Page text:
The trial of the Bosnian Serb leader, Radovan Karadzic, has continued with the testimony of the former president of the Pale Crisis Committee, Zdravko Cvoro.
Testifying as a defence witness, Cvoro said that Bosniaks left Pale, the Bosnian Serb wartime capital, voluntarily in the spring of 1992.
“I can guarantee you that there was no forcible deportation of Muslims from Pale…The initiative came from Muslims themselves, who visited us, either individually or in groups,” Cvoro said.
He said that Bosniaks “felt insecure” in Pale, because they were “afraid of revenge for crimes” committed by Bosniak forces against Serbs in other places hence a large number of requests to move out which they filed with the municipal authorities.
Cvoro said that he visited those individuals who filed the requests, in order to persuade them not to leave and to give them guarantees for their safety.
Despite that, Bosniaks stuck to their original intention. In mid-June 1992 the Pale Municipal Assembly “admitted their right to freedom of movement”.
During the cross-examination, the prosecutor, Alan Tieger, presented evidence indicating that Bosniaks left Pale due to pressure being put by Serb police, whose members “disturbed and threatened them”, and that Cvoro himself protested at a meeting of the Pale Municipal Assembly, because “police was trying to organize expulsion of Muslims”.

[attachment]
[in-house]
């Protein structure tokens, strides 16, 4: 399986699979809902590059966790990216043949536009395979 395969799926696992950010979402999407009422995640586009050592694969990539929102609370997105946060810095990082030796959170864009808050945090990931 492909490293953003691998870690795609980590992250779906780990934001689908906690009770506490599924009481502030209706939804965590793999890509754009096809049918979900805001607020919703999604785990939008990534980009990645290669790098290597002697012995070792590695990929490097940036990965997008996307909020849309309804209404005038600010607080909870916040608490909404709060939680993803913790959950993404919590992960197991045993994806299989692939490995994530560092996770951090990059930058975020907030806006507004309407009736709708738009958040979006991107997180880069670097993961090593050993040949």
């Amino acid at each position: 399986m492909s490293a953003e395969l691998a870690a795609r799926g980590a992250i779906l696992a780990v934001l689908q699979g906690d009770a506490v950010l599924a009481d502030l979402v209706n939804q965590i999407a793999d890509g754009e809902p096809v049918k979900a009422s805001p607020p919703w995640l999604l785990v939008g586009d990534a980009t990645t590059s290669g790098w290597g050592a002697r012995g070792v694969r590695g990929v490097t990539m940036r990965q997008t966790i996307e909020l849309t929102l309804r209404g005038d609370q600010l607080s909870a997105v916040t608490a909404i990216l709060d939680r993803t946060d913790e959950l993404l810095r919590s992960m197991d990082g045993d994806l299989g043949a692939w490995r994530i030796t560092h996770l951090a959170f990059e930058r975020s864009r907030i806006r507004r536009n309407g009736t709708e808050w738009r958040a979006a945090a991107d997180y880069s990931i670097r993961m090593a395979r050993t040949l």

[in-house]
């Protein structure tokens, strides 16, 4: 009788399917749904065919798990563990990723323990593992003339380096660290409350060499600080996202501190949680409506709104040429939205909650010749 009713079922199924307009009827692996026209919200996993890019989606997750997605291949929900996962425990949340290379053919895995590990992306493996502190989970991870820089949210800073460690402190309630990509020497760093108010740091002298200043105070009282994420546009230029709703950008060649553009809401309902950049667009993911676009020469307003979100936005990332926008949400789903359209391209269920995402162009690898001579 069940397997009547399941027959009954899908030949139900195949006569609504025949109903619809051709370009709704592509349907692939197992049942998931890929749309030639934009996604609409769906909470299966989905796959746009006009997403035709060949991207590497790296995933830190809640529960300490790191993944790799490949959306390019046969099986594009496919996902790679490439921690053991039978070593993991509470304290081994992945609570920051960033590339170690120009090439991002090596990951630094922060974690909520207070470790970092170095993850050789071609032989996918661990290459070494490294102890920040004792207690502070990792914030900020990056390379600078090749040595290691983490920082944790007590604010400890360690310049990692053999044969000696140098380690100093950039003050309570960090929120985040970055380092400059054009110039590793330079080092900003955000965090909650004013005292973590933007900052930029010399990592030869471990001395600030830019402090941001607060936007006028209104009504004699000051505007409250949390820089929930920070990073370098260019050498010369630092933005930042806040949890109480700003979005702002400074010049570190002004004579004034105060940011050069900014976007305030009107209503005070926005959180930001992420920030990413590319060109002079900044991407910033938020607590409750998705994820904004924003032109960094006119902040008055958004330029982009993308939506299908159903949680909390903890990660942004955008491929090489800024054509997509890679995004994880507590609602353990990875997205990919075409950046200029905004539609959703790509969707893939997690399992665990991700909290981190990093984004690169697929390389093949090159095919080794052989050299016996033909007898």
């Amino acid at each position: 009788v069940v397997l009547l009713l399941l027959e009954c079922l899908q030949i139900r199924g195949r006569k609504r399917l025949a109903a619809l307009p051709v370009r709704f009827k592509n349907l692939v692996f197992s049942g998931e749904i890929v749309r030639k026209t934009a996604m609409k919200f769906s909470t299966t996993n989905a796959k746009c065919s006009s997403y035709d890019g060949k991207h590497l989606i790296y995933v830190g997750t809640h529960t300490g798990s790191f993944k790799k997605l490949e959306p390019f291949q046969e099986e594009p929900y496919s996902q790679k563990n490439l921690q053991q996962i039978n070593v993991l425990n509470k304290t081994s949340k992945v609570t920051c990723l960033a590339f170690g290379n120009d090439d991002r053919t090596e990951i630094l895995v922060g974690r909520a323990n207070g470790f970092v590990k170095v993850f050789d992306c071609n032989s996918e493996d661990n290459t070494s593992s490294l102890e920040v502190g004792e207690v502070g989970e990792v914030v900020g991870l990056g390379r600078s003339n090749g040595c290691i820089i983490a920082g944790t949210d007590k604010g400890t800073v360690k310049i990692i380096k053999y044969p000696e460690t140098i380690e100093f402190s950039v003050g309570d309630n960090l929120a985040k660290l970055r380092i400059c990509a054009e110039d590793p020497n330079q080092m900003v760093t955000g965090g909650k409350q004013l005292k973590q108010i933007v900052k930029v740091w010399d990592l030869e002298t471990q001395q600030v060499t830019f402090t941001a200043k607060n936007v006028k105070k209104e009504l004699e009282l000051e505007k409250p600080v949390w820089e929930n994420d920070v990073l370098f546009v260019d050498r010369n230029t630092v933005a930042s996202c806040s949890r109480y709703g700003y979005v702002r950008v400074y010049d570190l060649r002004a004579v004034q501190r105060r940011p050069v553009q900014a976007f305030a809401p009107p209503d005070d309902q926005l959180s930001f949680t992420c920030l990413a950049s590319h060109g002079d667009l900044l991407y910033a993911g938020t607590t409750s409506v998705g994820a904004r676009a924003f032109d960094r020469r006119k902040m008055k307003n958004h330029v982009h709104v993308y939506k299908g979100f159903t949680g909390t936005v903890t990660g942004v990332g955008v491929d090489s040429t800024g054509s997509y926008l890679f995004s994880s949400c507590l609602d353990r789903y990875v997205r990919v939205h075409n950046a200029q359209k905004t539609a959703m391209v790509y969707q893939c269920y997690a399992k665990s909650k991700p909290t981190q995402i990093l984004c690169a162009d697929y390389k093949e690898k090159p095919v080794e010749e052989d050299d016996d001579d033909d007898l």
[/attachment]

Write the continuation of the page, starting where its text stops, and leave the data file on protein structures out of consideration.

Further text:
The witness confirmed that the municipal authorities were “not satisfied with the work of police”.
Radovan Karadzic, the former president of Republika Srpska, is charged with persecution of Bosniaks and Croats in municipalities across Bosnia and Herzegovina. He is also charged with genocide in Srebrenica, terrorizing Sarajevo citizens and taking international soldiers as hostages.
Three other witnesses, who testified before Cvoro, denied the allegations that civilians in Sarajevo were intentionally targeted by snipers and mortars.
Blasko Rasevic, who was commander of one of the companies with the Romanija Brigade of the Bosnian Serb Army, Vlade Lucic, former commander of a battalion with the same brigade and Dragan Maletic, his deputy, all said that their units did not open artillery or sniper fire at civilians in the city.
Karadzic’s trial is due to continue on December 5.
To the media in Bosnia and Herzegovina, the arrest of Radovan Karadzic, indicted by the International Criminal Tribunal for the former Yugoslavia, ICTY, for genocide, war crimes and crimes against humanity, was a true sensation, and one to be exploited day after day.
In July 1995 Srebrenica was shelled and occupied by the Army of Republic of Srpska,VRS, despite being declared a protected area by the United Nations. More than 7,000 people were killed, the victims of genocide.